New Delhi, May 29 : The Supreme Court on Friday agreed to hear a cross-appeal filed by Cyrus Mistry, seeking more relief than granted by the NCLAT verdict in December 2019.
The apex court issued notice to Tata Sons Pvt Ltd (TSPL) and others, and tagged the cross-appeals with the appeals filed by Tata Sons, Ratan Tata and others challenging the NCLAT verdict, which reinstated Mistry as the Executive Director of Tata Sons. Mistry and his firm sought removal of anomalies in the National Company Law Appellate Tribunal (NCLAT) verdict to get representation on the TSPL board.
A bench of Justices A.S Bopanna and Hrishikesh Roy, which took up the matter through video conferencing, said: “Issue notice. Tag with Civil Appeal Nos… And connected matters, if any. In the meantime, pleadings be completed by the parties within a period of four weeks from today. List the matter(s) thereafter.”
In January, the apex court had stayed the NCLAT order.
Through the cross-appeal, Mistry is seeking representation on the board in proportion to the 18.37 per cent stake held by his family. The cross-appeal argued that it was incumbent on the NCLAT to have granted proportionate representation that would have ensured that the interests of the SP Group are protected in future.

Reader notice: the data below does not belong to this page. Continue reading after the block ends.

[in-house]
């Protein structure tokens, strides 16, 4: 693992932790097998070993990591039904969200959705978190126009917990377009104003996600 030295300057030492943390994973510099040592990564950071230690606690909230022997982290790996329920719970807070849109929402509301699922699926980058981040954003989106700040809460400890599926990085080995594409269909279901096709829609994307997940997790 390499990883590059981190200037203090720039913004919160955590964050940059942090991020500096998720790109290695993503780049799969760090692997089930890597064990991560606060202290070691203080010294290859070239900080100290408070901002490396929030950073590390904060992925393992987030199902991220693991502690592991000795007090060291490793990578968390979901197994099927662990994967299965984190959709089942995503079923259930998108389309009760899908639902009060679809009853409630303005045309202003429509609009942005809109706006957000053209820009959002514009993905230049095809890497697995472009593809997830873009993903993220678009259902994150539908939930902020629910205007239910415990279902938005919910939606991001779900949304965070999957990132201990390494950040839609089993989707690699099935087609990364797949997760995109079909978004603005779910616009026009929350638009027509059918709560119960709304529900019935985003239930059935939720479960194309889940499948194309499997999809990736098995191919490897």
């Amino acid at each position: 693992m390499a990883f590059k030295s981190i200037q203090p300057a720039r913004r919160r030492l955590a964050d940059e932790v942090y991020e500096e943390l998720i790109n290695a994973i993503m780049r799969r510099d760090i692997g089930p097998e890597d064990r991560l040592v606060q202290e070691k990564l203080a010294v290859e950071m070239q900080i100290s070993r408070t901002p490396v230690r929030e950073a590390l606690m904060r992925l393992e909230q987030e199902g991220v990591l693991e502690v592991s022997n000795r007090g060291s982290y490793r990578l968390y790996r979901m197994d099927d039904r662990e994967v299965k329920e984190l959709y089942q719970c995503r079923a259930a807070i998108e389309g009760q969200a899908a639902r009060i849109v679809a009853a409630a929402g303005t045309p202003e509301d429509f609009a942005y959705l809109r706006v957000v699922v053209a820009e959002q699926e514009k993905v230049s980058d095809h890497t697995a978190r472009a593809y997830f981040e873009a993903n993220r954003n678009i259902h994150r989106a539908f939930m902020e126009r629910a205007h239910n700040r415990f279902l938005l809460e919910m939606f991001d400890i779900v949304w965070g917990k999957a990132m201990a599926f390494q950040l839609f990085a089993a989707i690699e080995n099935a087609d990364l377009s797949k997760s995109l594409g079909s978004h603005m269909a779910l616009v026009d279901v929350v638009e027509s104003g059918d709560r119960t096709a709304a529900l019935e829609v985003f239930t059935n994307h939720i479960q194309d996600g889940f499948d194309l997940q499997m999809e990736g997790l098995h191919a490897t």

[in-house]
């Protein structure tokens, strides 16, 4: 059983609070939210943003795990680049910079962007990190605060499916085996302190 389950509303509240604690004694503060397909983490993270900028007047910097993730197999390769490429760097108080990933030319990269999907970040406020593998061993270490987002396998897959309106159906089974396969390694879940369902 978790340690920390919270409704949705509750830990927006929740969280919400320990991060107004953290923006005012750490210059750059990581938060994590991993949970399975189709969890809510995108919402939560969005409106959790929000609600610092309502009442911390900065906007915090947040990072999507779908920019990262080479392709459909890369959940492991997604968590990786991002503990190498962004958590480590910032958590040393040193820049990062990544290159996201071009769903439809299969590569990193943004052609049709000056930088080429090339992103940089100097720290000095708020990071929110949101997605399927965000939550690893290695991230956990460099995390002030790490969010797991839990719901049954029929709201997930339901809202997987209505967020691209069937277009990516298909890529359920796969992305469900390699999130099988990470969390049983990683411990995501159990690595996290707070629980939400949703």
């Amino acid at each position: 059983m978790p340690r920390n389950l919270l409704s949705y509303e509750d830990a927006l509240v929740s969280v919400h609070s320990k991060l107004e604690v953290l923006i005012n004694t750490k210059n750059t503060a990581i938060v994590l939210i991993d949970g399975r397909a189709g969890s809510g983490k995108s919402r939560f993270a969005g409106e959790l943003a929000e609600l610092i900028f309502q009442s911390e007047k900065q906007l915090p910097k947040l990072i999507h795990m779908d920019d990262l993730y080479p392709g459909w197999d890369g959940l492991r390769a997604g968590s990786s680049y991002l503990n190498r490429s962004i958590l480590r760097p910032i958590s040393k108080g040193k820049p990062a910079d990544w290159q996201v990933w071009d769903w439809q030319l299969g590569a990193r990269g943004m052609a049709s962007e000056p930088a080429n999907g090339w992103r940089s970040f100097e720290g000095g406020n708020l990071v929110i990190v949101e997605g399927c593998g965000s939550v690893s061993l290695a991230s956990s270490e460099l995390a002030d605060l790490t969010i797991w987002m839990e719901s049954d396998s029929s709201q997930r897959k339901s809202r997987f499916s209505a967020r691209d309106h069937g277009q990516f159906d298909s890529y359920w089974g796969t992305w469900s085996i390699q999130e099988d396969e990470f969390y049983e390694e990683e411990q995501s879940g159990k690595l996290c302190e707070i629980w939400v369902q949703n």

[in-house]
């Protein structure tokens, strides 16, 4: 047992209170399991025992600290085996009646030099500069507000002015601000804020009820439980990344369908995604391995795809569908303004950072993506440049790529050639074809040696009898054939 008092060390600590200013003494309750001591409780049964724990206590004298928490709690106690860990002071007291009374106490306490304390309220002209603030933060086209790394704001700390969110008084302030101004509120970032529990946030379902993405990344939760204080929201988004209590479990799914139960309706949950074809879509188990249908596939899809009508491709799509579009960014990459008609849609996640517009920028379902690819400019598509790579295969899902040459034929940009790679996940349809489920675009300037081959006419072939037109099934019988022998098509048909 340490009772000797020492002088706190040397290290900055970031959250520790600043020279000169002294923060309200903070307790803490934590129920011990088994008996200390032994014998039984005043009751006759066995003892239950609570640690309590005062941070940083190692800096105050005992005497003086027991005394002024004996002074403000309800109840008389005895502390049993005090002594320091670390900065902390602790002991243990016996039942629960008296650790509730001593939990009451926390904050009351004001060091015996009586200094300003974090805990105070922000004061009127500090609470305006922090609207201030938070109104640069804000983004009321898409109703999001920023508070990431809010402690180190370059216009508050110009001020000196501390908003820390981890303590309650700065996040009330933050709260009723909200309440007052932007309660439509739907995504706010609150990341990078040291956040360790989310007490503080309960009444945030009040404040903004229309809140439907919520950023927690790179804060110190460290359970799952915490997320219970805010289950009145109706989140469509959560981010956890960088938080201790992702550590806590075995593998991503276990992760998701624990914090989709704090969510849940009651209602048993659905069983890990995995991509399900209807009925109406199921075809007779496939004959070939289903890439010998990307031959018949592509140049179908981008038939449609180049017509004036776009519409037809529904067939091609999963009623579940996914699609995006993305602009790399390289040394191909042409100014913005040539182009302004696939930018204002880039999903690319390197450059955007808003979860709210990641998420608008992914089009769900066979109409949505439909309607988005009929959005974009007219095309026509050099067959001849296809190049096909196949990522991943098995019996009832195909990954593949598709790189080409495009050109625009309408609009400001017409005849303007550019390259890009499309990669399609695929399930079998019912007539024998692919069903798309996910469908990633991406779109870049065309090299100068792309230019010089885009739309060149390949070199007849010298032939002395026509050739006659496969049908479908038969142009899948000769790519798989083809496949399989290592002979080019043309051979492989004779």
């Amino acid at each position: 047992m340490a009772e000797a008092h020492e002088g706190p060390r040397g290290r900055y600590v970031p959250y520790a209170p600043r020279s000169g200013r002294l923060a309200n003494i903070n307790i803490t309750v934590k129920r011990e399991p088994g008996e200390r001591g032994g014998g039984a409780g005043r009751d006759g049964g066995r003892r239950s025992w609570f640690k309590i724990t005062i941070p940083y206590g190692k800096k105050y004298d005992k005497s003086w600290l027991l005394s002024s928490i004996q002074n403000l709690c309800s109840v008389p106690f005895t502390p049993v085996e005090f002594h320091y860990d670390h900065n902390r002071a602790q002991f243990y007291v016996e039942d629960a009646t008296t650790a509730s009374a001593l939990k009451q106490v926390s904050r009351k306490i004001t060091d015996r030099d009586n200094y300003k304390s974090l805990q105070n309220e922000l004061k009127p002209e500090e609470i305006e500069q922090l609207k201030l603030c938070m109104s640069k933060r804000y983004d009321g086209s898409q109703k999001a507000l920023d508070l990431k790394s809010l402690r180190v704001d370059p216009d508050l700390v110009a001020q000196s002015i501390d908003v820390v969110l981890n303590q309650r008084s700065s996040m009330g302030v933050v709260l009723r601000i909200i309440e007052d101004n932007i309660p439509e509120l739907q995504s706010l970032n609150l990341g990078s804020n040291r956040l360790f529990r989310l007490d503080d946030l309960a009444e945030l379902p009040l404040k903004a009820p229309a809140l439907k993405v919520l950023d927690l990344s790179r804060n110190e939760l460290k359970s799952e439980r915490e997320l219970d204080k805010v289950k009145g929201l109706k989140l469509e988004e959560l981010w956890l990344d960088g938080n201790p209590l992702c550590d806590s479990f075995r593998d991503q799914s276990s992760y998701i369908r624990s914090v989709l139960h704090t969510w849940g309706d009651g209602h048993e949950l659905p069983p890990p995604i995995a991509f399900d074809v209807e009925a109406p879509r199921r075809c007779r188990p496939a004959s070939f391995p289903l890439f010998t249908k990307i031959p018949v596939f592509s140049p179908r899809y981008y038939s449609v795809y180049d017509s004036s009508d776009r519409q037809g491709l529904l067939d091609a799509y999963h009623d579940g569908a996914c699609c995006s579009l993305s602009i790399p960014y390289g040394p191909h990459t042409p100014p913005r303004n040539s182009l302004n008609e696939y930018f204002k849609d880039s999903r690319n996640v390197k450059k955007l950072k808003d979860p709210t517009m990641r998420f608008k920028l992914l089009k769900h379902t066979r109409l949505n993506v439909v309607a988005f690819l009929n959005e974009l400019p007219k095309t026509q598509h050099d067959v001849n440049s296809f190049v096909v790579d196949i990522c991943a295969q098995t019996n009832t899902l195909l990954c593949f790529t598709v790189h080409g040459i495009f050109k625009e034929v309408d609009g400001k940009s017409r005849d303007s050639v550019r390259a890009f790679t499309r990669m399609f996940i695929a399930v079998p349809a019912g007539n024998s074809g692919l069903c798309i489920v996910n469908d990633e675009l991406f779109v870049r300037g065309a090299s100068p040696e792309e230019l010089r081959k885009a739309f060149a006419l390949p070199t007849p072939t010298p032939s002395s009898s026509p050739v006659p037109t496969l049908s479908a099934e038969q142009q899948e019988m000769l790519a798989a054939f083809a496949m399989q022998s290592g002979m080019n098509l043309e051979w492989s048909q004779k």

In the petition, Mistry has described the group’s relationship with Tatas as a quasi-partnership relationship of a vintage of over 60 years, holding 18.37 per cent in the equity share capital of Tata Sons and whose stake is now worth over Rs 1.5 Lakh crore.
In January, the apex court had observed, “You (Cyrus) have been out of the saddle for a long time…how does it hurt you today.” Tatas were represented through senior advocates A.M. Singhvi, Harish Salve, Mukul Rohatgi and Mohan Parasaran.
A heated argument broke out on the court’s remark on the stay of the tribunal judgement. Senior advocate C.A. Sundaram, representing the company Cyrus Investment Pvt Ltd, contended instead of staying the tribunal judgement, the court could order status quo; and a notice could be issued within two weeks to file a reply.
Mistry’s side had also wanted to place a note apparently on an interim arrangement, but it was not accepted by the court.
Senior advocate N.K. Kaul represented Mistry and senior advocate Shyam Divan represented the shareholders on Mistry’s side. Mistry’s side also said that they have been sidelined completely.
Sundaram contended before the bench he was not pressing on relief in connection with the reinstatement, instead he was against the wrong process adopted to remove Mistry.